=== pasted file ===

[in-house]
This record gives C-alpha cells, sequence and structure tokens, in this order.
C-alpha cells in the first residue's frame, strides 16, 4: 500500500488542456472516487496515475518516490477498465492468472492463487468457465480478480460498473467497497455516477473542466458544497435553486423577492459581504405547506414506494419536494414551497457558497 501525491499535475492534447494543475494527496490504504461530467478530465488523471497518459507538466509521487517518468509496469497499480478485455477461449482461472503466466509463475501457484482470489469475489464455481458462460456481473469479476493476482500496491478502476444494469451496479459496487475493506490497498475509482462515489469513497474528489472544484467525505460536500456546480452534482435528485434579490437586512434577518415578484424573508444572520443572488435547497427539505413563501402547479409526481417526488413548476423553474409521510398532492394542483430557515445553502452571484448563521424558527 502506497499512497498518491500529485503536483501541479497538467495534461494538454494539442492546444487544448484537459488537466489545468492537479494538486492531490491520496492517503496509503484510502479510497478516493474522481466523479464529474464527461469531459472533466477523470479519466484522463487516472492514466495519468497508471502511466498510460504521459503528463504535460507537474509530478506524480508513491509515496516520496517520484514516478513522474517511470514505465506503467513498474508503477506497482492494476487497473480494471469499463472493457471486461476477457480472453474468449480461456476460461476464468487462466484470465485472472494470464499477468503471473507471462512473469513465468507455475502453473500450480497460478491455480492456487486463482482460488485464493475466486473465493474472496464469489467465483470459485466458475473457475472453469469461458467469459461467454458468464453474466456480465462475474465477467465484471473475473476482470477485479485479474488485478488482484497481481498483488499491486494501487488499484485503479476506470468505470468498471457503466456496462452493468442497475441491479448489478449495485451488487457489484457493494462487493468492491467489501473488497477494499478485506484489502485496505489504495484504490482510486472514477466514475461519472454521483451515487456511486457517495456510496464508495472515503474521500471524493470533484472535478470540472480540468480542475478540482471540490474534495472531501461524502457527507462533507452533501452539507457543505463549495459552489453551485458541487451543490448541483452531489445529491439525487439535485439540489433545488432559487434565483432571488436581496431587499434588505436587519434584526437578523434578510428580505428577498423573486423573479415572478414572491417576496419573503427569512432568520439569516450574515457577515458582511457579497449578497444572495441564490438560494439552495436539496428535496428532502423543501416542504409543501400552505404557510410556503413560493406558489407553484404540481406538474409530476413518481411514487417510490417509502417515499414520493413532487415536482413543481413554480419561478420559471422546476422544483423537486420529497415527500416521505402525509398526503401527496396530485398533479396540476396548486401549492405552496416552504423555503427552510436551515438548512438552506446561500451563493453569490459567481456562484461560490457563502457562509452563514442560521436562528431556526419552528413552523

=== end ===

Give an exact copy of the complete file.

[in-house]
This record gives C-alpha cells, sequence and structure tokens, in this order.
C-alpha cells in the first residue's frame, strides 16, 4: 500500500488542456472516487496515475518516490477498465492468472492463487468457465480478480460498473467497497455516477473542466458544497435553486423577492459581504405547506414506494419536494414551497457558497 501525491499535475492534447494543475494527496490504504461530467478530465488523471497518459507538466509521487517518468509496469497499480478485455477461449482461472503466466509463475501457484482470489469475489464455481458462460456481473469479476493476482500496491478502476444494469451496479459496487475493506490497498475509482462515489469513497474528489472544484467525505460536500456546480452534482435528485434579490437586512434577518415578484424573508444572520443572488435547497427539505413563501402547479409526481417526488413548476423553474409521510398532492394542483430557515445553502452571484448563521424558527 502506497499512497498518491500529485503536483501541479497538467495534461494538454494539442492546444487544448484537459488537466489545468492537479494538486492531490491520496492517503496509503484510502479510497478516493474522481466523479464529474464527461469531459472533466477523470479519466484522463487516472492514466495519468497508471502511466498510460504521459503528463504535460507537474509530478506524480508513491509515496516520496517520484514516478513522474517511470514505465506503467513498474508503477506497482492494476487497473480494471469499463472493457471486461476477457480472453474468449480461456476460461476464468487462466484470465485472472494470464499477468503471473507471462512473469513465468507455475502453473500450480497460478491455480492456487486463482482460488485464493475466486473465493474472496464469489467465483470459485466458475473457475472453469469461458467469459461467454458468464453474466456480465462475474465477467465484471473475473476482470477485479485479474488485478488482484497481481498483488499491486494501487488499484485503479476506470468505470468498471457503466456496462452493468442497475441491479448489478449495485451488487457489484457493494462487493468492491467489501473488497477494499478485506484489502485496505489504495484504490482510486472514477466514475461519472454521483451515487456511486457517495456510496464508495472515503474521500471524493470533484472535478470540472480540468480542475478540482471540490474534495472531501461524502457527507462533507452533501452539507457543505463549495459552489453551485458541487451543490448541483452531489445529491439525487439535485439540489433545488432559487434565483432571488436581496431587499434588505436587519434584526437578523434578510428580505428577498423573486423573479415572478414572491417576496419573503427569512432568520439569516450574515457577515458582511457579497449578497444572495441564490438560494439552495436539496428535496428532502423543501416542504409543501400552505404557510410556503413560493406558489407553484404540481406538474409530476413518481411514487417510490417509502417515499414520493413532487415536482413543481413554480419561478420559471422546476422544483423537486420529497415527500416521505402525509398526503401527496396530485398533479396540476396548486401549492405552496416552504423555503427552510436551515438548512438552506446561500451563493453569490459567481456562484461560490457563502457562509452563514442560521436562528431556526419552528413552523